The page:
Meet The Women Fighting Climate Change - Femanin

A recent worldwide poll found that the most concerning issue RN is not terrorism or gun crime, but climate change. That’s why millions of people across the world congregated in September to join respective rallies as part of a universal Climate Strike campaign – the biggest one in history.

From melting ice caps to rising sea levels, this issue of climate change affects all of us – but most of all, it affects our future generations. Which, of course, brings us on to Greta Thunberg – a 16-year-old who’s quickly becoming one of the world’s most high profile climate change campaigners.

 

Image Source/Instagram

The teenager first hit the headlines last year when she spoke at the Extinction Rebellion protests before she met with politicians in the UK. She’s shown the courage, determination and emotion that many adults have never been called upon to display and she’s inspired multiple generations to take climate change seriously.

The youngster has fallen out with Trump (we’ve ALL seen her iconic reaction to his presence at the UN climate summit), received death threats and she’s travelled across the Atlantic on a ‘zero carbon’ yacht: in other words, she’s completely and utterly fearless.

Whilst Greta is fast becoming one of the most inspirational female activists out there EVER, she isn’t the only young woman to get straight about tackling climate change.

Here are a bunch of unstoppable women who are doing more than their bit for our planet (and other women) in their own different ways…

Get ready to feel inspired!

Tamera Alhussaini, 25

Image Source/John Picklap

Tamera is an ecologist at the organisation ‘Arab Youth Climate Movement’ which works to create a generation-wide movement across the Middle East & North Africa to solve the climate crisis, and to assess and support the establishment of legally binding agreements to deal with climate change issues within international negotiation.

On climate change, Tamera comments:

“What people are maybe not aware of are that the impacts of [climate change] can specifically target groups of women. … On the first day we got here, we were at a women and climate justice conference, and one of the women showed a video about all of the women who are specifically impacted in the Philippines during Hurricane Haiyan. That was a lightbulb moment and this is why.”

Maria Rodriguez, 25

Image Source/John Picklap

Maria is the co-founder for TierrActivaPeru – a group that advocates for the voice of the jungle. It helps those directly affected by the exploitation of the jungles in Peru.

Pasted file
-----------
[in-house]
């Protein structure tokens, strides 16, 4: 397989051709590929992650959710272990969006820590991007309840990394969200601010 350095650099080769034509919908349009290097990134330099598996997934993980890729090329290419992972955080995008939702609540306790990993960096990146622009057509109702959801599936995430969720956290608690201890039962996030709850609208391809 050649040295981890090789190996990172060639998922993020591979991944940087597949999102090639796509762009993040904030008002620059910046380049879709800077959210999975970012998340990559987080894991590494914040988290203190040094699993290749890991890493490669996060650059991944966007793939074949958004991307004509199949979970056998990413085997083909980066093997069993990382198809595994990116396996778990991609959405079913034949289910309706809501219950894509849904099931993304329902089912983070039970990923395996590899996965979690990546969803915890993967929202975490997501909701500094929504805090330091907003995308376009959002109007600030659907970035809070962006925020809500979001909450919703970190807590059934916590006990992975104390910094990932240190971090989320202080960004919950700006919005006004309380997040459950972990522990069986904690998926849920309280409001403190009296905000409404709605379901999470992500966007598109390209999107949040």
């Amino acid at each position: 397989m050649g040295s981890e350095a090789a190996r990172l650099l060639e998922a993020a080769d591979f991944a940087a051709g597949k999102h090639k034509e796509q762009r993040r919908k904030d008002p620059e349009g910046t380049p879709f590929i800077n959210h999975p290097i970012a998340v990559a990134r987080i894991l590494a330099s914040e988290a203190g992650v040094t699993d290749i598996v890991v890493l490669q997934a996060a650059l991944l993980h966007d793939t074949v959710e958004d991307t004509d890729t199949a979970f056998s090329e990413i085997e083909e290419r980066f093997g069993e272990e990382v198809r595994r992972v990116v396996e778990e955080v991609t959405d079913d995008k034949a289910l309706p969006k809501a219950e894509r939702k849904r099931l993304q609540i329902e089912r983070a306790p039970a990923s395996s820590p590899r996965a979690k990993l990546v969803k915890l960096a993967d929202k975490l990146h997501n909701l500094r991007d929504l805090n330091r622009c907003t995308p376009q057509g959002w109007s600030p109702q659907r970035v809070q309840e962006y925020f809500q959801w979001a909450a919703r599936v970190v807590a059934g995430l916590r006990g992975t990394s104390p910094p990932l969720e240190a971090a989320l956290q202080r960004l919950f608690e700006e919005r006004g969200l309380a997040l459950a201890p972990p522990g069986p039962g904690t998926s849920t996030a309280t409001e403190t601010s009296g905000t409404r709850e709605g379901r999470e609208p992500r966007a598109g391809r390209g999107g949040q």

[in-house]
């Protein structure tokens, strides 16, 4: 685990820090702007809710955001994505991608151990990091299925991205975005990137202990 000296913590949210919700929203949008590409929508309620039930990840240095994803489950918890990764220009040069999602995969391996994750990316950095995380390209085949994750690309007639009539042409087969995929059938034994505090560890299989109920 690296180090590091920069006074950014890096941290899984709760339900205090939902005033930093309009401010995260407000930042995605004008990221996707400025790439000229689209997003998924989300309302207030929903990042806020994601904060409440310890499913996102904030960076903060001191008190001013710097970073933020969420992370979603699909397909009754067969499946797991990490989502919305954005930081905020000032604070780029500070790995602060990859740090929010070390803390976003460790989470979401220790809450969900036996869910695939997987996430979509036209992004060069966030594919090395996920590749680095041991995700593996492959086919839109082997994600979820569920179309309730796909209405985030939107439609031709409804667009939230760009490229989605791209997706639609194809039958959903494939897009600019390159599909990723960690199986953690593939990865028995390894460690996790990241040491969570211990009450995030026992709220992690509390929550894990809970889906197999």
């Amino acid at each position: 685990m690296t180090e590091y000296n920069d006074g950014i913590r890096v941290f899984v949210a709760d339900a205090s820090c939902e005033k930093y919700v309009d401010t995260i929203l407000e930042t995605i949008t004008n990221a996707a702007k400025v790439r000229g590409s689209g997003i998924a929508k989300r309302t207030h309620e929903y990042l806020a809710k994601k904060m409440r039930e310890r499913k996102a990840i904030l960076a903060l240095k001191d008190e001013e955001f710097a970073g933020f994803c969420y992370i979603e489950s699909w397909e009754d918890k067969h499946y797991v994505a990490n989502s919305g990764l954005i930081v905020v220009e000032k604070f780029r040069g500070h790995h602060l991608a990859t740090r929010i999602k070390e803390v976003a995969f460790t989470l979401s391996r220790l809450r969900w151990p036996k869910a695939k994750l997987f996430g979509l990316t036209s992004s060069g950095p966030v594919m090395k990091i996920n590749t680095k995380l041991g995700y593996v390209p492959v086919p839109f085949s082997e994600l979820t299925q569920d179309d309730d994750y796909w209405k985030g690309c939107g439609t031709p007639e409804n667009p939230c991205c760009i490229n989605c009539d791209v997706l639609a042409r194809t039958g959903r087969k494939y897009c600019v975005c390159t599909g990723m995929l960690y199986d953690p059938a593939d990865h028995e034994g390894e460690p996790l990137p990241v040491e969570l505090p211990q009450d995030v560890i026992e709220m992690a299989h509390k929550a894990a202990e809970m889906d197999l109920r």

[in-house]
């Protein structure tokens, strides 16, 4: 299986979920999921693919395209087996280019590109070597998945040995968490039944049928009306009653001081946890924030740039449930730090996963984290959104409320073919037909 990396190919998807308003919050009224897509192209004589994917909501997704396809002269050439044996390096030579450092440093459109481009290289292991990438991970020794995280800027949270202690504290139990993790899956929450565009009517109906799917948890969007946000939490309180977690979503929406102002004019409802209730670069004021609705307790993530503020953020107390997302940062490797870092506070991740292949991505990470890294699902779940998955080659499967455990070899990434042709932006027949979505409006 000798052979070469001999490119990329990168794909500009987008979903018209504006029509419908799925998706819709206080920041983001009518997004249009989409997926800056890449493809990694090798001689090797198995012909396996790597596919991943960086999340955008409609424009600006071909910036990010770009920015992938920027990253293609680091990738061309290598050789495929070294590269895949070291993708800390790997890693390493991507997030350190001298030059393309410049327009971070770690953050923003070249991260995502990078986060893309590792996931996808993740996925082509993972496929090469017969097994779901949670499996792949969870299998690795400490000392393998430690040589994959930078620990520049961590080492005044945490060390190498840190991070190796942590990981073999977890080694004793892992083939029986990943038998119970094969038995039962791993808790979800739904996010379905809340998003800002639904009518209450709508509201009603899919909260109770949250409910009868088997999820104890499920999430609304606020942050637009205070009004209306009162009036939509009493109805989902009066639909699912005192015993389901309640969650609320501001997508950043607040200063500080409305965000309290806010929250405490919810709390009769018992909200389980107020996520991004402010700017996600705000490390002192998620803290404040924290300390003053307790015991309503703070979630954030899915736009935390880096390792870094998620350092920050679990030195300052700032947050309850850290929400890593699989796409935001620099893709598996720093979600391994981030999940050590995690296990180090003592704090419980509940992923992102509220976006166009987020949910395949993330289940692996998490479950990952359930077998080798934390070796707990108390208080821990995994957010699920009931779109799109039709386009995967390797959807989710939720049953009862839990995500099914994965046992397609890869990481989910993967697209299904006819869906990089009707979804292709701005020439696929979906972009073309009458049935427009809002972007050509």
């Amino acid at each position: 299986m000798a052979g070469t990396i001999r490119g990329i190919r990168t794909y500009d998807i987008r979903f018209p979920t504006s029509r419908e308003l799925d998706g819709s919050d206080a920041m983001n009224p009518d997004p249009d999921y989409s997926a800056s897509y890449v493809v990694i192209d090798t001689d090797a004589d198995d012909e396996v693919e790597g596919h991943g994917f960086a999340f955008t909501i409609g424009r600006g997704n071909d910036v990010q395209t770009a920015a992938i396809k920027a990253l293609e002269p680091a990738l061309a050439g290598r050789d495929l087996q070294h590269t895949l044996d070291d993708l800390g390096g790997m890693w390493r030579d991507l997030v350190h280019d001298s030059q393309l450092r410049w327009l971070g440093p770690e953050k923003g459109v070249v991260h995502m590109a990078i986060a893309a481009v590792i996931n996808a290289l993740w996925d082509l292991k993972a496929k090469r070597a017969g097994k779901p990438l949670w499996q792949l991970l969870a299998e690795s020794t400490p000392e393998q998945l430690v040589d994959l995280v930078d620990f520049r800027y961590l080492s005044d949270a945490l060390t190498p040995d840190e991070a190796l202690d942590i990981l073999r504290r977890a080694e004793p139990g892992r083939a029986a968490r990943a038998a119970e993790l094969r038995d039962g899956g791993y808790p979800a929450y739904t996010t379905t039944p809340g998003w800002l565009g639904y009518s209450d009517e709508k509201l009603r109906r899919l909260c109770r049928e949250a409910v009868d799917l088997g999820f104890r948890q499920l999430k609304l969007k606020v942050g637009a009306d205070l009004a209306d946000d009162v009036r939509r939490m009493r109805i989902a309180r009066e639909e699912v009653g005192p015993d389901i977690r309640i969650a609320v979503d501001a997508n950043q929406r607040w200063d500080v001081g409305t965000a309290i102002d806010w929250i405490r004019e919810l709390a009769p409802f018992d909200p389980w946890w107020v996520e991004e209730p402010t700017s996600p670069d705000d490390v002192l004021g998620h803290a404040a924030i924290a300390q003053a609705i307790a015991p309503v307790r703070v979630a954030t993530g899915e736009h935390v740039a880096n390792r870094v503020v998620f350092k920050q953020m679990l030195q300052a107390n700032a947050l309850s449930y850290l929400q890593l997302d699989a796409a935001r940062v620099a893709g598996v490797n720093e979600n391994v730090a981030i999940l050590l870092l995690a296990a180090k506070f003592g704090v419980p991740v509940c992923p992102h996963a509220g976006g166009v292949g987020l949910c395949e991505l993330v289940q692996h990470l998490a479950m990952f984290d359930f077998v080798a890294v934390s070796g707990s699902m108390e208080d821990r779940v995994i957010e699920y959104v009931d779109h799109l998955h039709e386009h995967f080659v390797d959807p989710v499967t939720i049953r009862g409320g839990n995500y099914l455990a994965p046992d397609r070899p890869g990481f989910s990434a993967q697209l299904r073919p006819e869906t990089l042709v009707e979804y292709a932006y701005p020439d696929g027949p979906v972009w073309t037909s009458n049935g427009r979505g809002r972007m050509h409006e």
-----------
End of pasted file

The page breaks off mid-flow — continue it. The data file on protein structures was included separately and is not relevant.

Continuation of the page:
Explaining her role and how it relates to women, she said:

“Here at COP there were heads-of-state pictures, and … it was mostly men. That’s just a very graphic visual representation of the state of the world that we live in. We have 50/50 in terms of population but in terms of who has access to these decision-making roles, it’s mostly men. Men and women, because we do have different roles assigned to us in society, have different perspectives on things. So when women don’t have access to these decision-making roles then our perspectives aren’t taken into account as much when these treaties are being negotiated.”

Kate Cahoon, 27

Image Source/John Picklap

Kate’s a Project Coordinator for Gender CC – Women for Climate Justice. The organisation helps young women to learn about science and climate change and encourages them to make a contribution.

“We say to young women: Go out, learn about sciences. Learn about climate change. Try to understand how it works. Make a contribution. Push your leaders, and try to make a difference.”

Bridget Burns, 30

Image Source/John Picklap

Bridget is part of the Women’s Environment and Development Organisation. It’s an international non-governmental organization based in New York City, U.S. that advocates women’s equality in global policy. It was founded in 1990 by Bella Abzug and Mim Kelber to take action in the United Nations and other international policymaking forums.

“We need young women to feel like they see an opportunity in creating new renewable energy systems: solar, wind farms, everything. This is a new frontier, and we need young women to be really engaged in that frontier.”